It didn't attract as much attention as Apple (NASDAQ:AAPL) Pay or the the iPhone 6, but Apple's solution for in-car connectivity -- CarPlay -- finally made its mass-market debut earlier this month, rolling out to owners of some of Pioneer's aftermarket head units.
With CarPlay, an iPhone can hijack a user's dashboard, making it easier to access apps, listen to music, and make phone calls. Though it may not show up in Apple's earnings directly, CarPlay could serve a vital function -- extending Apple's iPhone ecosystem to the automobile. This can only drive further adoption of its service and keep its customers loyal. It could also put pressure on the likes of Garmin (NASDAQ:GRMN), Pandora (NYSE:P), and SiriusXM (NASDAQ:SIRI).
Apple still has some work to do
Unlike Apple's other products, which characteristically receive glowing reviews, CarPlay has not been universally praised. That's not to say that it's been labeled a train wreck, but many of the tech pundits that have had a chance to use CarPlay have come away wanting more.
9to5Mac noted that while CarPlay has "a lot of promise," it's "not without its hiccups just yet." In his review, Zac Hall found fault with CarPlay's reliance on Apple Maps, its lack of third party apps, and its method for navigating an iTunes library.
Digital Trends went further, arguing that CarPlay felt like it was unfinished product. "I can't help but feel like I should expect a little more from Apple. Isn't Google supposed to be the one that released half-baked products?"
It is a first generation product, one that the company isn't placing much emphasis on -- at least for now. During Apple's recent earnings call, for example, management never once mentioned CarPlay.
CarPlay adoption won't happen overnight
But that may be the logical approach: CarPlay isn't likely to see mass market adoption for some time. iPhone owners could, if they're so inclined, upgrade their car's radio to one of Pioneer's CarPlay-equipped products tomorrow, but it's unlikely that many will: CarPlay is only available on Pioneer's higher-end models, which run upwards of $500-$1000, not including installation. More broadly, the aftermarket radio business has been in decline for years, with ever more complex dashboard units discouraging upgrades.
Rather, CarPlay adoption seems likely to happen gradually, as consumers purchase new cars that sport the feature. Most of the largest car companies are on board, though Ferrari is the only one to begin delivering CarPlay-equipped autos.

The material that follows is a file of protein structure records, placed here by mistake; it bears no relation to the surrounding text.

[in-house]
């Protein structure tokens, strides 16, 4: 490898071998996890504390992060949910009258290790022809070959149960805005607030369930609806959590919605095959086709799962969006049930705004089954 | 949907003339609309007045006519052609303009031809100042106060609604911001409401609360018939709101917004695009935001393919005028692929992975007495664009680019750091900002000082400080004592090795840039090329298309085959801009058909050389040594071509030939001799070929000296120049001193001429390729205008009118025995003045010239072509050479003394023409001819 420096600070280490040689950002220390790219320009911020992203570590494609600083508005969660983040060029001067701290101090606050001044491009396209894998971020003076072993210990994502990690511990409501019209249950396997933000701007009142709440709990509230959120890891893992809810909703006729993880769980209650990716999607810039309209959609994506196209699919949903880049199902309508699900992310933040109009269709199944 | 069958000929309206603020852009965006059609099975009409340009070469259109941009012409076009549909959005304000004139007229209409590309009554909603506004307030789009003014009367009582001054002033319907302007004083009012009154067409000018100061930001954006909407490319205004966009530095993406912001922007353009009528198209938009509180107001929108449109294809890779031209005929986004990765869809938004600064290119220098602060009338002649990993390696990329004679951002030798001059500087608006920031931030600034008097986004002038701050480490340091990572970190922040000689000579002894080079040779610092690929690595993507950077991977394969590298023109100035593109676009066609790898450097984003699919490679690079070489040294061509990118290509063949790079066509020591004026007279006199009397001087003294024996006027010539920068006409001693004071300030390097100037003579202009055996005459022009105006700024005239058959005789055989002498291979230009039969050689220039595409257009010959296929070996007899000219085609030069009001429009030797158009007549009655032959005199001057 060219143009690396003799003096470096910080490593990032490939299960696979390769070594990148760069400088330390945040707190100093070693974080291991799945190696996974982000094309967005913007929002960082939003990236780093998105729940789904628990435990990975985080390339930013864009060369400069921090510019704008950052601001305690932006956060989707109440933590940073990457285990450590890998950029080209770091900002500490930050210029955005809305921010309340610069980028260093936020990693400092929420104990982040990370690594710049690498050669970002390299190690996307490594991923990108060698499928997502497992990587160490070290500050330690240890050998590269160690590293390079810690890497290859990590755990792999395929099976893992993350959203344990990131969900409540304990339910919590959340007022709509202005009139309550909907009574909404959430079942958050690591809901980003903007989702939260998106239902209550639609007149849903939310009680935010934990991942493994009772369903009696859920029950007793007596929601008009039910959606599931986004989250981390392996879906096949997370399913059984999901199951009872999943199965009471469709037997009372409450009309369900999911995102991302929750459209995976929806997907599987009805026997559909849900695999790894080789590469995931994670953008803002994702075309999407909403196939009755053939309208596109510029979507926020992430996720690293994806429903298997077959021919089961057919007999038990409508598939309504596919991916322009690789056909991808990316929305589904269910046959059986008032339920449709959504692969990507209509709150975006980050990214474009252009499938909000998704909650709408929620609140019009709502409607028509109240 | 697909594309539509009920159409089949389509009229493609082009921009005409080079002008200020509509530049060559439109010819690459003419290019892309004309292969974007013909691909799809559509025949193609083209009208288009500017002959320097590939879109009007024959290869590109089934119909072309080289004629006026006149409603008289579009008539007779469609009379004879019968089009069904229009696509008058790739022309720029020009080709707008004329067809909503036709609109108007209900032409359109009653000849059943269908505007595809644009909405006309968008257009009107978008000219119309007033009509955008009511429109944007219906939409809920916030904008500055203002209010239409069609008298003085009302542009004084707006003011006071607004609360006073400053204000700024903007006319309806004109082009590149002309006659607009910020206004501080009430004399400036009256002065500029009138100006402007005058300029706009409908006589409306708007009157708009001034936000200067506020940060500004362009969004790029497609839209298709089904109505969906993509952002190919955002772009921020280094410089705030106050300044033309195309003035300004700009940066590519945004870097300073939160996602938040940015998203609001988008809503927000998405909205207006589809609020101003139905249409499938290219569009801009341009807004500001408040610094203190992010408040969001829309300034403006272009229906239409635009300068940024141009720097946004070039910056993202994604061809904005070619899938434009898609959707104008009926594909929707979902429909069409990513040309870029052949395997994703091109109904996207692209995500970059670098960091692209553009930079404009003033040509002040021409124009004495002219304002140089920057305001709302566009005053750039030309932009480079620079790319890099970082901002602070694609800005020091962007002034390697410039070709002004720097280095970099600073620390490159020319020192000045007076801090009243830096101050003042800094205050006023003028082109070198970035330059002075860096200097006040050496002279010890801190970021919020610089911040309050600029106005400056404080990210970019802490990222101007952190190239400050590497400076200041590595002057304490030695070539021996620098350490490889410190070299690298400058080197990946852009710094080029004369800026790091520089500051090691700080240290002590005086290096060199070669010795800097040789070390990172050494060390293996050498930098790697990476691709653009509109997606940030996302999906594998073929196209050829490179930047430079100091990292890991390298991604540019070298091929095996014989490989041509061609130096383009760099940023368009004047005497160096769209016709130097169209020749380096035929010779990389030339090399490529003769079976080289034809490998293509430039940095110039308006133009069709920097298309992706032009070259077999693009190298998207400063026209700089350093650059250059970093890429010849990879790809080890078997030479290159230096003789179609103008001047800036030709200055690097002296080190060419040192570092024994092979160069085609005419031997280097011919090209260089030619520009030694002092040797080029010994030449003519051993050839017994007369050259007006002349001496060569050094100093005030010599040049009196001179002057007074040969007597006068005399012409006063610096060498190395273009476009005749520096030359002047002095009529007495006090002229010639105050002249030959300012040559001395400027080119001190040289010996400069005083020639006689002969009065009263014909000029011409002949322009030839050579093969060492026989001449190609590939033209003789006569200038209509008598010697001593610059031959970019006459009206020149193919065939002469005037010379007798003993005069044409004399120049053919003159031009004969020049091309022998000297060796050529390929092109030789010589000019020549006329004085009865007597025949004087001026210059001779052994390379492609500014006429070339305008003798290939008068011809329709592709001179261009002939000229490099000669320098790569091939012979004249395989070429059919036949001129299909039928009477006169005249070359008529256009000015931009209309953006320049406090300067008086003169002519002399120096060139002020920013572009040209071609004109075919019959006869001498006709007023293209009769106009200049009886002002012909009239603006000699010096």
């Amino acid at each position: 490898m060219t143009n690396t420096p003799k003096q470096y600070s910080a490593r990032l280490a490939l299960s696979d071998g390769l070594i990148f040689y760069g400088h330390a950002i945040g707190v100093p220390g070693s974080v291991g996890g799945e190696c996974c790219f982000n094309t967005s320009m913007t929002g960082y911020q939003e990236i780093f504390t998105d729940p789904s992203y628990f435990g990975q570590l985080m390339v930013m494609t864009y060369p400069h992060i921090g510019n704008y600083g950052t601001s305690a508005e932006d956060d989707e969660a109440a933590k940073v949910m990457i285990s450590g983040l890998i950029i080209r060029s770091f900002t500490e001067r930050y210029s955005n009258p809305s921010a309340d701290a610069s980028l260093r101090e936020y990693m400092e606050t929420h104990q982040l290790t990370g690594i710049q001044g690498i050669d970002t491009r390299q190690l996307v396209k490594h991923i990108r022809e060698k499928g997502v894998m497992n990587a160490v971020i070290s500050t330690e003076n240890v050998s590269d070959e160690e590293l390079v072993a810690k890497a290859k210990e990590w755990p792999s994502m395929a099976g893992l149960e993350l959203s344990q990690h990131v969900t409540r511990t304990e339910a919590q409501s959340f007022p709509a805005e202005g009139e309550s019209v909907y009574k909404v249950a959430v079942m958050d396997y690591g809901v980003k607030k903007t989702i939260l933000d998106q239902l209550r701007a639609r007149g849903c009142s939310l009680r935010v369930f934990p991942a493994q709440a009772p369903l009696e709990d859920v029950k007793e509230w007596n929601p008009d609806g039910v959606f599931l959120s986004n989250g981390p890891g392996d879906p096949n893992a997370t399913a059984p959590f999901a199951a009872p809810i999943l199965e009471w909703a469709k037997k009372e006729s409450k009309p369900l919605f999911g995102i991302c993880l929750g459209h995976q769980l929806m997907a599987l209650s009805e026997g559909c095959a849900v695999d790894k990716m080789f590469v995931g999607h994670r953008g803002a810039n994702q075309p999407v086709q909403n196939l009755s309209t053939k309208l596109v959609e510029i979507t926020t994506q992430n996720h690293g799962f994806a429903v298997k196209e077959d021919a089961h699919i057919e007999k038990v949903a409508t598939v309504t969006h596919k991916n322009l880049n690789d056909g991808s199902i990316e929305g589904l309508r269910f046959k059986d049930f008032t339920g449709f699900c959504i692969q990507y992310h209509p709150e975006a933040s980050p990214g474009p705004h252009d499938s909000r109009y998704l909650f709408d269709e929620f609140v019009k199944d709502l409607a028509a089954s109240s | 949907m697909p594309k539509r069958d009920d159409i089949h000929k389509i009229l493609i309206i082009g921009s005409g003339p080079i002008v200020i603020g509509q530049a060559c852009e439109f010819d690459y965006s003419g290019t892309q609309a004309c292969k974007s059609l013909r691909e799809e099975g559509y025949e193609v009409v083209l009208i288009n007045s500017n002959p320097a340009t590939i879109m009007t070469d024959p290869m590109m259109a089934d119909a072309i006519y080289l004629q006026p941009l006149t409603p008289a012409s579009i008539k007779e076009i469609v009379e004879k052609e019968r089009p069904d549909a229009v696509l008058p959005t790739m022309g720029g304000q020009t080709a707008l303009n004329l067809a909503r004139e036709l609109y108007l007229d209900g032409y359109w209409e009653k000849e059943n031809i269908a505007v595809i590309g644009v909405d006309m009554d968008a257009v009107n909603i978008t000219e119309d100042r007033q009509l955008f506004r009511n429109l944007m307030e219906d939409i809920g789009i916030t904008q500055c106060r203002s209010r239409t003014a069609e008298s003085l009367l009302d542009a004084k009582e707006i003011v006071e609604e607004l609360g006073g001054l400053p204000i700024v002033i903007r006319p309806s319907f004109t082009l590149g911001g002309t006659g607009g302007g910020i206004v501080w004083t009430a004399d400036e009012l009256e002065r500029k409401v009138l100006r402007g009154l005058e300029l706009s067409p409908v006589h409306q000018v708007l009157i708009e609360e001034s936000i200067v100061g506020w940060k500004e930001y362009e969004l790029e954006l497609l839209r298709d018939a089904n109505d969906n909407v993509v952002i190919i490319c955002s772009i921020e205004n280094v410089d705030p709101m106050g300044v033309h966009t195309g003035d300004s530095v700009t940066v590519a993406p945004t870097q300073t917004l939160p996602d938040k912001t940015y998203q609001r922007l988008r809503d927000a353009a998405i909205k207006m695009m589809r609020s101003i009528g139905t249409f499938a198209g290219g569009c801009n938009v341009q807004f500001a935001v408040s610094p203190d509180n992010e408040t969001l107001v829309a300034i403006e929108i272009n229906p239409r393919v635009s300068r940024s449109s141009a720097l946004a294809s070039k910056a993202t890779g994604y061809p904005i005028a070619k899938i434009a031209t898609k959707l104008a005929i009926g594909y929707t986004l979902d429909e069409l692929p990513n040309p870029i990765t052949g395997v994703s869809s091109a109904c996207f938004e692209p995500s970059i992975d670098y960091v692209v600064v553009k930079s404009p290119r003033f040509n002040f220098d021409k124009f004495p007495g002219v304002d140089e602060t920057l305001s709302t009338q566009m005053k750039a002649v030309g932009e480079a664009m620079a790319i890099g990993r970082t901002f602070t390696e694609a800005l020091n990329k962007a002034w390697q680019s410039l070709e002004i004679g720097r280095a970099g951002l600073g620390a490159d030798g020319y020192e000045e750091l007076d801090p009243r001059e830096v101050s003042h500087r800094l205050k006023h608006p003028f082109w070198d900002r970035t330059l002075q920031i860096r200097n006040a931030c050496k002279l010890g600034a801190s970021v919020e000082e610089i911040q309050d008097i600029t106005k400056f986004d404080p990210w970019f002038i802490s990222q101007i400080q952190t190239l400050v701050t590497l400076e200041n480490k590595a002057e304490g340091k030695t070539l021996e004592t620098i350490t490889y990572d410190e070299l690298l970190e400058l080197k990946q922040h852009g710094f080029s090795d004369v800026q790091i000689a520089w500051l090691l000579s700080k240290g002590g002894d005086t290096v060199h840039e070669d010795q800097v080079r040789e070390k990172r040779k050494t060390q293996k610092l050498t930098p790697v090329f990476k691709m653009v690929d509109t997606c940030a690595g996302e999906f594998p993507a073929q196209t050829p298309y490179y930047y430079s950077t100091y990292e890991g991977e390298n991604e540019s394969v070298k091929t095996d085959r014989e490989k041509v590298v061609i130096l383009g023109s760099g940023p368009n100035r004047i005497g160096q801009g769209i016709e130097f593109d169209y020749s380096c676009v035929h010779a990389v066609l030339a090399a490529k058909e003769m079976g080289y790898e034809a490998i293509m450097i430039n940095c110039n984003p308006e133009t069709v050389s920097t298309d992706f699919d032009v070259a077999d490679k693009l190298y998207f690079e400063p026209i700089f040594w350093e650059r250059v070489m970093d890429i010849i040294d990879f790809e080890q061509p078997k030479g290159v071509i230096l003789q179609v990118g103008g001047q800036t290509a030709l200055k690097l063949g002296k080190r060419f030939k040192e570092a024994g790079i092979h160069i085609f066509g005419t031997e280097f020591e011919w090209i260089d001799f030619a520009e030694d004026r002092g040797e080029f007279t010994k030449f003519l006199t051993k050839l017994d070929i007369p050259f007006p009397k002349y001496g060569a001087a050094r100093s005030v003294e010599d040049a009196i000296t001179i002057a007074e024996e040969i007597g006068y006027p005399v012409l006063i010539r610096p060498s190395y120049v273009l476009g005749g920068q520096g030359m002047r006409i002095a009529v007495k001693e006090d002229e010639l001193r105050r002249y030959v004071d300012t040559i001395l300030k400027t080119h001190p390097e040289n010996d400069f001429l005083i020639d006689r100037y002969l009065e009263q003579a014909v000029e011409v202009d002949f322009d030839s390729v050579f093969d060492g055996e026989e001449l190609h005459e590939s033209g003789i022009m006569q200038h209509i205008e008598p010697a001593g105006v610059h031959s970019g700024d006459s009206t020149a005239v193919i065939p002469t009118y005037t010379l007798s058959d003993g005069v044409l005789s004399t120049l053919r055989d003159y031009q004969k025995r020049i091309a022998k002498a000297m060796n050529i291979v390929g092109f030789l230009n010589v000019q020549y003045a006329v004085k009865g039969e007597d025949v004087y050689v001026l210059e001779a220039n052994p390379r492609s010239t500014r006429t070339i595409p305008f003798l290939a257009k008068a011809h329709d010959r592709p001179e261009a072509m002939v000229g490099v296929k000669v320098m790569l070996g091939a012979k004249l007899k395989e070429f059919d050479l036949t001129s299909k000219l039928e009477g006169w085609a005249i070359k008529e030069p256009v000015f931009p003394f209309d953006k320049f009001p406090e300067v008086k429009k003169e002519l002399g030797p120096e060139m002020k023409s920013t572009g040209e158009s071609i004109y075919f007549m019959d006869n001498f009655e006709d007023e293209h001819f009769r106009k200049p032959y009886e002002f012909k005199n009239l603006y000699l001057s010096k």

Apple takes on Garmin, Pandora and SiriusXM
But despite CarPlay's problems and sluggish rollout, it poses a legitimate threat to many established players.
Apple Maps may not be the best GPS app on the market, but it's deeply ingrained in CarPlay. Once CarPlay is activated, a quick tap brings it up, providing turn-by-turn navigation and digital mapping. Garmin bears have argued for years that the iPhone makes the company's GPS units irrelevant, and even Garmin's management admits that the future of its GPS business is far from bright, but CarPlay elevates it to the next level.
CarPlay also focuses heavily on music, allowing iPhone owners to easily send songs from their phone to their car's speakers. This includes iTunes mp3s, but also Apple's Pandora competitor iTunes Radio, podcasts, and -- eventually -- Apple's on-demand streaming music service, Beats Music.
Admittedly, SiriusXM still has a few advantages over CarPlay -- it has exclusive content and doesn't require a data connection to function -- and Pandora, though not included in CarPlay, is still in many other car radio solutions. But so far as customers use these services for their in-car entertainment, CarPlay stands as a competitive threat.
Ultimately, if Apple is going to takeover the car, it will need to improve its software, and ensure that it performs to the high standards its customers have come to expect. Nevertheless, CarPlay's launch is an important first step.